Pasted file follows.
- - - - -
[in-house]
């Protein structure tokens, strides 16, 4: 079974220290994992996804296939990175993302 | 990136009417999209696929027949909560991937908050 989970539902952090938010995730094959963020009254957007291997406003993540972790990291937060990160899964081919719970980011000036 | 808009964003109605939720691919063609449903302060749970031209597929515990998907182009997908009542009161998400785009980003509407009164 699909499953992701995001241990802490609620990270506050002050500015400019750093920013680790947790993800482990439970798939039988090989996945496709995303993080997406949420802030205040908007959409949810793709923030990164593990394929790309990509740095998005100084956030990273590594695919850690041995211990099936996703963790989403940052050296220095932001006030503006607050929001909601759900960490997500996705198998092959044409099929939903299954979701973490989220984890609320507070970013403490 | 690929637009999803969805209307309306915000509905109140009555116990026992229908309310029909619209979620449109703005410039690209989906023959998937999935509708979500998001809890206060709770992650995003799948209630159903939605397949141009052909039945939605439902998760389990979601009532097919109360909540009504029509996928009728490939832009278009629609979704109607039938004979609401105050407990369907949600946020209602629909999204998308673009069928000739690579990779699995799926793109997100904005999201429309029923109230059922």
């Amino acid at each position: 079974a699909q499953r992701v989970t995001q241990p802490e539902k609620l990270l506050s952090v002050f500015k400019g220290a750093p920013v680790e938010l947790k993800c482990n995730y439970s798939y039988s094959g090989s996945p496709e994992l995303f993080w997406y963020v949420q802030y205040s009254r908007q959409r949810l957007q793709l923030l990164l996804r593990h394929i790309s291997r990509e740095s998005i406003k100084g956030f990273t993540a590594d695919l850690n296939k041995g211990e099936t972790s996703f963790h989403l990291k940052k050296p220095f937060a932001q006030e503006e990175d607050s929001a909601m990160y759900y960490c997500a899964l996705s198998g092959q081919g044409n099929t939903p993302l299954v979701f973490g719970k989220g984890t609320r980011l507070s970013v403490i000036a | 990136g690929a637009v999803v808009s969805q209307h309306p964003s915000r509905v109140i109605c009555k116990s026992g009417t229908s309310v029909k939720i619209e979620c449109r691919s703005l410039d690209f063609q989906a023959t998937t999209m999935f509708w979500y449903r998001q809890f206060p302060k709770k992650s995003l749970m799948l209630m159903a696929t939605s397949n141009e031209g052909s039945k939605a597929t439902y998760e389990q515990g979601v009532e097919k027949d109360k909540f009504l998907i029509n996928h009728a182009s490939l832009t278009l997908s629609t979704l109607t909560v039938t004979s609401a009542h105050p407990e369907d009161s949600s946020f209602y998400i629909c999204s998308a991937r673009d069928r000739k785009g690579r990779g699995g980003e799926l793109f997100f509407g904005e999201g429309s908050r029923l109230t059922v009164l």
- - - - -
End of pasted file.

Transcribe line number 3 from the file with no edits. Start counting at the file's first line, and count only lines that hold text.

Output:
């Amino acid at each position: 079974a699909q499953r992701v989970t995001q241990p802490e539902k609620l990270l506050s952090v002050f500015k400019g220290a750093p920013v680790e938010l947790k993800c482990n995730y439970s798939y039988s094959g090989s996945p496709e994992l995303f993080w997406y963020v949420q802030y205040s009254r908007q959409r949810l957007q793709l923030l990164l996804r593990h394929i790309s291997r990509e740095s998005i406003k100084g956030f990273t993540a590594d695919l850690n296939k041995g211990e099936t972790s996703f963790h989403l990291k940052k050296p220095f937060a932001q006030e503006e990175d607050s929001a909601m990160y759900y960490c997500a899964l996705s198998g092959q081919g044409n099929t939903p993302l299954v979701f973490g719970k989220g984890t609320r980011l507070s970013v403490i000036a | 990136g690929a637009v999803v808009s969805q209307h309306p964003s915000r509905v109140i109605c009555k116990s026992g009417t229908s309310v029909k939720i619209e979620c449109r691919s703005l410039d690209f063609q989906a023959t998937t999209m999935f509708w979500y449903r998001q809890f206060p302060k709770k992650s995003l749970m799948l209630m159903a696929t939605s397949n141009e031209g052909s039945k939605a597929t439902y998760e389990q515990g979601v009532e097919k027949d109360k909540f009504l998907i029509n996928h009728a182009s490939l832009t278009l997908s629609t979704l109607t909560v039938t004979s609401a009542h105050p407990e369907d009161s949600s946020f209602y998400i629909c999204s998308a991937r673009d069928r000739k785009g690579r990779g699995g980003e799926l793109f997100f509407g904005e999201g429309s908050r029923l109230t059922v009164l």